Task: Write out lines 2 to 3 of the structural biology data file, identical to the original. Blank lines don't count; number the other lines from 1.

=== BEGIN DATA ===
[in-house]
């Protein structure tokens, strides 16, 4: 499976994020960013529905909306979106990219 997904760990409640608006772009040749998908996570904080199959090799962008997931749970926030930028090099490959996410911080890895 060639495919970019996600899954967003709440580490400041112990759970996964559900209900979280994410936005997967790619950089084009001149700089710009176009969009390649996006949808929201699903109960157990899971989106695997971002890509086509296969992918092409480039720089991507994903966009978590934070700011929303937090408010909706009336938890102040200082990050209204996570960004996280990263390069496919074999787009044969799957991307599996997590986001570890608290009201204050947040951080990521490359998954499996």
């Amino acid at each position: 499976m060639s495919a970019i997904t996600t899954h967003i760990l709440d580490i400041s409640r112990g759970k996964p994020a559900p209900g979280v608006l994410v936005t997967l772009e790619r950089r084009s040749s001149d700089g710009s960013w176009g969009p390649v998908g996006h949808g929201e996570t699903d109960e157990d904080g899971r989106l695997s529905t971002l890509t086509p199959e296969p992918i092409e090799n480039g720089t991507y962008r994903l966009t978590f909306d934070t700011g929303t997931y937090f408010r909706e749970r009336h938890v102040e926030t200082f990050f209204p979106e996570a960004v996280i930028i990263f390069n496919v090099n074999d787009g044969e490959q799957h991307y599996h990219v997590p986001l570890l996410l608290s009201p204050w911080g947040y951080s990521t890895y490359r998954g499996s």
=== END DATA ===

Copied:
């Protein structure tokens, strides 16, 4: 499976994020960013529905909306979106990219 997904760990409640608006772009040749998908996570904080199959090799962008997931749970926030930028090099490959996410911080890895 060639495919970019996600899954967003709440580490400041112990759970996964559900209900979280994410936005997967790619950089084009001149700089710009176009969009390649996006949808929201699903109960157990899971989106695997971002890509086509296969992918092409480039720089991507994903966009978590934070700011929303937090408010909706009336938890102040200082990050209204996570960004996280990263390069496919074999787009044969799957991307599996997590986001570890608290009201204050947040951080990521490359998954499996």
């Amino acid at each position: 499976m060639s495919a970019i997904t996600t899954h967003i760990l709440d580490i400041s409640r112990g759970k996964p994020a559900p209900g979280v608006l994410v936005t997967l772009e790619r950089r084009s040749s001149d700089g710009s960013w176009g969009p390649v998908g996006h949808g929201e996570t699903d109960e157990d904080g899971r989106l695997s529905t971002l890509t086509p199959e296969p992918i092409e090799n480039g720089t991507y962008r994903l966009t978590f909306d934070t700011g929303t997931y937090f408010r909706e749970r009336h938890v102040e926030t200082f990050f209204p979106e996570a960004v996280i930028i990263f390069n496919v090099n074999d787009g044969e490959q799957h991307y599996h990219v997590p986001l570890l996410l608290s009201p204050w911080g947040y951080s990521t890895y490359r998954g499996s």